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Rabelais Defence Campaign


Over two days in mid-August, 1995, four editors of Rabelais, the newspaper of the LaTrobe University Students' Representative Council were arrested by Victoria Police and questioned over publishing an objectionable article. The pursuant charges centred on a satirical article entitled "The Art of Shoplifting". Echoing Proudhon's claim that "property is theft", the article implicitly problematised the criminalisation of shoplifting. The article positions corporations as entities which, through the practice of chain-store retailing routinely exploit customers and workers and create poverty by encouraging the maintenance of an 'army of reserve unemployed labour' which is thereby largely excluded from shopping at their stores. The article presents this critique from a Neo-Marxist perspective which positions the poor university student who is tempted to shoplift, not as a potential criminal but rather as a potential anti-capitalist activist. The arrests were the catalyst for a five year political and legal campaign in defence of the editors by a range of student, political, advocacy groups and unions. This culminated in the editors seeking leave from the High Court of Australia to appeal a decision of the full bench of the Federal Court. The leave was not granted. However, the charges were eventually dropped by the Victorian Director of Public Prosecutions in 1999. The Rabelais campaign raised important questions regarding the use of censorship law to stifle political dissent.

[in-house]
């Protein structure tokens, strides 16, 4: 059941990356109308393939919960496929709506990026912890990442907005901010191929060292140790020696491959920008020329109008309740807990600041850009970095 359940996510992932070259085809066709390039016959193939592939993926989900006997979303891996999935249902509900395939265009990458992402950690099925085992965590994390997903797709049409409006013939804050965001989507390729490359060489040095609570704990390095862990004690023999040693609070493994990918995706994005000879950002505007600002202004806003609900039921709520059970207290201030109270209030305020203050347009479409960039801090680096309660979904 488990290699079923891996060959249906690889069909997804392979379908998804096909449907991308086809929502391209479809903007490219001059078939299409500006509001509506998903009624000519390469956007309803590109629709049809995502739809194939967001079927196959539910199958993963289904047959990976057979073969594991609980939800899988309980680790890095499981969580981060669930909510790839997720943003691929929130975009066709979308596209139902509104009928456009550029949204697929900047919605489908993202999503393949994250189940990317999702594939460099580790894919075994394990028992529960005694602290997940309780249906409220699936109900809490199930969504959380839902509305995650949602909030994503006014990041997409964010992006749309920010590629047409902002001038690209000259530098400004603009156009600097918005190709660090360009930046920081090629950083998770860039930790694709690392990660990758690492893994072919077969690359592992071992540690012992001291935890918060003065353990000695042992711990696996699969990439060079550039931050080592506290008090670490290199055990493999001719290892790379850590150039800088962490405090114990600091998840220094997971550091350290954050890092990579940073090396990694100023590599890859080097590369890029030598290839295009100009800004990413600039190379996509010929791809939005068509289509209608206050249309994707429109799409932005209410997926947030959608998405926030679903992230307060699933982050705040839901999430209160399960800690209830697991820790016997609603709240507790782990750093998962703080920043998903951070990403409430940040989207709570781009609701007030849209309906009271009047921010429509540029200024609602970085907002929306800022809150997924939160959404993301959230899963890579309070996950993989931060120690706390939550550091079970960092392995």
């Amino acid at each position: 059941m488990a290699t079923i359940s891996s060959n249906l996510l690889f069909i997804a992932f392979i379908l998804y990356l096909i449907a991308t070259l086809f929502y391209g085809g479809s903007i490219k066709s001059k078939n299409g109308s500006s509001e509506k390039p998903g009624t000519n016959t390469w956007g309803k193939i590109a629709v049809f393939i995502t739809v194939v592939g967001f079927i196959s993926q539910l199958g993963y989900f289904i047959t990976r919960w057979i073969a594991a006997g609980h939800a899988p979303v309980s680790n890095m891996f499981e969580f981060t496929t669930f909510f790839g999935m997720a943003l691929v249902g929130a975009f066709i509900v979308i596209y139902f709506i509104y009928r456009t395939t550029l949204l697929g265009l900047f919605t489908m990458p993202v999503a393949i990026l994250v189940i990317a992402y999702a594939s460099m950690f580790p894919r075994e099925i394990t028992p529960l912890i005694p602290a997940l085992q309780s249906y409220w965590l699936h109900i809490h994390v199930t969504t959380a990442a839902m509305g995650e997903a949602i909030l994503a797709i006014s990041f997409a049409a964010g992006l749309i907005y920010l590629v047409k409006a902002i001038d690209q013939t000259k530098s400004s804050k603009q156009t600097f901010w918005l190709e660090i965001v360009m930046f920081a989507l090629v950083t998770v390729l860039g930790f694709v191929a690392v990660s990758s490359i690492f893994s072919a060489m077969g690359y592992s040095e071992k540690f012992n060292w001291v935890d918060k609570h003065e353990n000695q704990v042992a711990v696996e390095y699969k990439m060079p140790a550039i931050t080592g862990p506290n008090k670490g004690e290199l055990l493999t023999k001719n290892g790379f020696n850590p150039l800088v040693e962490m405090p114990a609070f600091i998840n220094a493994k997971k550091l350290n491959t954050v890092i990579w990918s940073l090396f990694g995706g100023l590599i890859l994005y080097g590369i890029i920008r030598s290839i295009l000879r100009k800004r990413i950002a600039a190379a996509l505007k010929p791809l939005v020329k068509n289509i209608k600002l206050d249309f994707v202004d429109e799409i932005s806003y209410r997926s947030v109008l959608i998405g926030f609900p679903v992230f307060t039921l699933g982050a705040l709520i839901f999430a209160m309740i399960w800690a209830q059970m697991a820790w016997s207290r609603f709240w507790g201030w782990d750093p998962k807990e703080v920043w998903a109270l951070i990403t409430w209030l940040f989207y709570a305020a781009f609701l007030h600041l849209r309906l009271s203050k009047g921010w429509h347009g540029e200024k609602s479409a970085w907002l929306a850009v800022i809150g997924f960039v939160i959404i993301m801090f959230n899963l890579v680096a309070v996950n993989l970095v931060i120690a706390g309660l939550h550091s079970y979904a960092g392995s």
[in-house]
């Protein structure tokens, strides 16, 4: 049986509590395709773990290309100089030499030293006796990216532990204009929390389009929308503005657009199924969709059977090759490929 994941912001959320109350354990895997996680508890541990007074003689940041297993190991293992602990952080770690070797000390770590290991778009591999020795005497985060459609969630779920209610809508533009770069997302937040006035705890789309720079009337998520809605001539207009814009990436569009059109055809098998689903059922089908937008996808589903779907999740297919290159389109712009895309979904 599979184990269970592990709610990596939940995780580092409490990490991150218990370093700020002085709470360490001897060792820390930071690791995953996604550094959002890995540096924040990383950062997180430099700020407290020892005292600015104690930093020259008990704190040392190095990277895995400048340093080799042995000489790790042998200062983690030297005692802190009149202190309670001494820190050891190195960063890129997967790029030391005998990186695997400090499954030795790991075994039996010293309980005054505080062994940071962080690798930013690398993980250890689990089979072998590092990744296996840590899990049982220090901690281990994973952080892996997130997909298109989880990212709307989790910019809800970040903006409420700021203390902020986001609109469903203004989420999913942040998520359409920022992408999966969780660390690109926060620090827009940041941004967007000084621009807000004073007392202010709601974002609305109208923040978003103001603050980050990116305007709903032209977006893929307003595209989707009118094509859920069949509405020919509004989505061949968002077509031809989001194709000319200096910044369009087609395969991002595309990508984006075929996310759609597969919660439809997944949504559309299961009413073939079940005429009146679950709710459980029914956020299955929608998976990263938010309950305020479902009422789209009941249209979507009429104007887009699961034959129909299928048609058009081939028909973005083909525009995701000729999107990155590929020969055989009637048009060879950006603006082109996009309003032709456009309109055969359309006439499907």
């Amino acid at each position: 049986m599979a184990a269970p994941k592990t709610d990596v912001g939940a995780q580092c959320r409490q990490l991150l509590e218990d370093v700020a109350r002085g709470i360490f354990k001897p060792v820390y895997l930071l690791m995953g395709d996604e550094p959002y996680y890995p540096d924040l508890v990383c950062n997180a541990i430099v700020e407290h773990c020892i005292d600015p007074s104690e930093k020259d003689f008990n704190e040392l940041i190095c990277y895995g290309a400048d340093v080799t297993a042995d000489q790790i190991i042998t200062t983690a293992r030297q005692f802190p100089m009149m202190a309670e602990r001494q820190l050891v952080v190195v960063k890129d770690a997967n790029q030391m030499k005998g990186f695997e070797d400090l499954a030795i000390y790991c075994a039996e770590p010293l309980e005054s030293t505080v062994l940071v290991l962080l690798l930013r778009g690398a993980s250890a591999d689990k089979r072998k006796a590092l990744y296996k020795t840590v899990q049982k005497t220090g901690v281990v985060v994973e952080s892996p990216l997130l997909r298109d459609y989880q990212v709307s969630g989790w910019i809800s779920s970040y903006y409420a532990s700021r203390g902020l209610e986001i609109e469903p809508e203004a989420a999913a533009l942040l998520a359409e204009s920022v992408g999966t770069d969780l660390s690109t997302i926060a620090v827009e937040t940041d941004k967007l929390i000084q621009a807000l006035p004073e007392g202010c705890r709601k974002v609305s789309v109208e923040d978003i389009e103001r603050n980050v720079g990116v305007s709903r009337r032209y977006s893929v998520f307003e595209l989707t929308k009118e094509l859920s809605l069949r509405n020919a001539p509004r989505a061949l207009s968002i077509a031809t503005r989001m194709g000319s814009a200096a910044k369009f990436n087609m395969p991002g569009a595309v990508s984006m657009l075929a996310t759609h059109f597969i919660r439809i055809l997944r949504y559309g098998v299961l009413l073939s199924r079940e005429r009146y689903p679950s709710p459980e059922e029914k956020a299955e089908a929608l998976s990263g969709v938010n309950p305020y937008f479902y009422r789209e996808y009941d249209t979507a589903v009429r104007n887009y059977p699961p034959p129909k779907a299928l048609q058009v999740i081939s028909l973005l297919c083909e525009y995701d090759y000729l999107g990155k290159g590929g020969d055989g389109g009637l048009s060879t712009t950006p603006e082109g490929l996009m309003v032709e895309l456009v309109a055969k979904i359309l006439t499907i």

In 1994, the Victorian Liberal Government under Premier Jeff Kennett, introduced "Voluntary Student Unionism" legislation which prohibited the use of student fees to fund a range of activities organised by student associations, including student newspapers. Unhappy with the dominance of radical politics at universities, the Australian Liberal Students' Federation had been agitating for such a plan for many years but had been unable to convince students to vote for it in referendums. That year, the liberal students and their partners from the ALP (Australian Labor Party) right were ousted from the LaTrobe University Students' Representative Council (SRC) by a group elected on a broad-left ticket which included students from the International Socialist Organisation, Left Alliance, Resistance and the ALP left. An aligned group were elected as editors of the SRC newspaper, Rabelais. This group, who were later to become the focus of the censorship campaign, included at least two members of Left Alliance - Ben Ross and Melita Berndt. Prior to the election, the editors promised to present a paper which was "extreme" and several provocative articles were duly published. "The Art of Shoplifting", an edited version of an article published in a Sydney anarchist zine, "Destroyer 267" (Fleming) appeared in the July edition.